I'm going to put My Wonderful World of Slapstick on my letter to Santa. Have you read it? I bet its great!

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_My Wonderful World of Slapstick_ definitely should be at the top of a reading list and there's so much on Youtube now, even Samuel Beckett's FILM which Keaton admitted he didn't have a clue what it was about, it's so pretentious it's goofy. There's a nice interview with Eleanor there though:

 

 

 

and This Is Your Life from 1957:

http://www.youtube.com/watch?v=YxRZW6vgx4c&feature=related

 

Charles Chaplin, Lillian Gish and Gloria Swanson wrote fascinating autobiographies. And Harold Lloyd, very early in his career, wrote _An American Comedy_ and it's surprising that he didn't keep a diary and publish more later in his interesting life.

 

...sorry to butt in, but I just love these books and I may change my username to A Chicken Named ZsaZsa.

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I can't believe I missed Buster's birthday. This is a wonderful thread. I had no idea that there were so many Buster fans out there. I recently purchased the Kino set. The films, for the most part, look like they were restored, which is really great. I also got the book Silent Echoes. At first, I thought "who cares what LA looked like in the 1920's? I live on the east coast". Then, when I started looking at the book, it turns out to be a lot of detail on the films, lots of trivia. I absolutely love this book. I recently joined the Damfinos. He was so gifted and he had such a bad period in his life. But his last marriage gave him so much joy and people rediscovered his work in his later years, so the story does have a happy ending.

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_Silent Echoes_ is a unique book to be sure and there's one for Chaplin called _Silent Traces_, also really interesting. Watching even a short sequence of Keaton's understated nonverbal humour can make my day and we are very, very lucky to have his films today, lucky us, endorphins...

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I was looking at the photo of Buster holding the daisies when I wrote the statement referring to him as "a master of comic pathos" and his ability to ?break your heart with a single glance.? I made a similar statement on GAOH and one of the members posted the following quote regarding Keaton?s comic philosophy: "You had to get sympathy for a story to hold up but I made sure I didn't ask for it. If the audience wanted to feel sorry for me that was up to them but I never asked for it in action." This quote reminded of the first time I watched my favorite Buster film, Steamboat Bill, Jr. and the reason I was so fascinated with the man. I was mesmerized and emotionally moved by his grace and agility in both body and mind, and not by a particular sentiment he conveyed. I also realized that Chaplin?s films displayed the ?comic pathos? that I was describing, and too a lesser degree Lloyd?s characters inspired such empathy. However, Keaton is one of the many reasons why I admire and enjoy the films of an era eighty and ninety years in the past.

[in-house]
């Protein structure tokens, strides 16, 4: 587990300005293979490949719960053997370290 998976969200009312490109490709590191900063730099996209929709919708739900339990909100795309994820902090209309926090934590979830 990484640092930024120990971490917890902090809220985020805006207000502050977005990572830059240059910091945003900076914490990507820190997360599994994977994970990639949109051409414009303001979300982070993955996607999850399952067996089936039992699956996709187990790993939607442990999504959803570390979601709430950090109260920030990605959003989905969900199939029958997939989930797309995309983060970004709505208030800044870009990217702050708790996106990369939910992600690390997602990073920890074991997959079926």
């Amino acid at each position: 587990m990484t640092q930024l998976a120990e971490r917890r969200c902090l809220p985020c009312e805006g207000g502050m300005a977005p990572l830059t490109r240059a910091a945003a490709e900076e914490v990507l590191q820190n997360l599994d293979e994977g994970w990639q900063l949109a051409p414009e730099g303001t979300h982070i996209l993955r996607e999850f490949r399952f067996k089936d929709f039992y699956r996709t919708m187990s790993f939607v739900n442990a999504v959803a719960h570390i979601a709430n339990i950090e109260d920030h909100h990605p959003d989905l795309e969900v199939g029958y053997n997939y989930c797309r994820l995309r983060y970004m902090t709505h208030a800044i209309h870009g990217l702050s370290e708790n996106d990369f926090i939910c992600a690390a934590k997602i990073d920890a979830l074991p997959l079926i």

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I think this is what Hesse had in mind when he spoke of humour and ceasing to take oneself seriously.

 

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A Well-Read Man

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*HAPPY BIRTHDAY BUSTER KEATON!*

 

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*"His footprints were never asked for, yet no one has ever filled his shoes."*

 

~Hedda Hopper in her 1952 book _From Under My Hat_ referring to D.W. Griffith and Grauman's Theatre in Hollywood. Add Keaton, Chaplin and Barthelmess to that elite group of omissions, mon Dieu! However, the wonderful American artist Al Hirschfeld remembered Mr. Keaton in 1975:

 

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And the CBC archives:

 

 

 

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...and thanks to TCM Guest Programmer Richard Lewis for his pure enthusiasm for Buster Keaton and his appreciation of the wonderful Eleanor Keaton, an angel if there ever was one. That was a very enjoyable evening a while ago:

 

Two of Lewis?s programming picks are the silent comedies *Sherlock Jr.* (1924) and *Steamboat* *Bill, Jr.* (1928), chosen because ?I?m in love with Buster Keaton.? Having seen almost all of Keaton?s films in the late 1960s, Lewis treasures the comic?s ?grace under fire? and considers him ?the greatest silent auteur.?

 

~ Buster Keaton Forever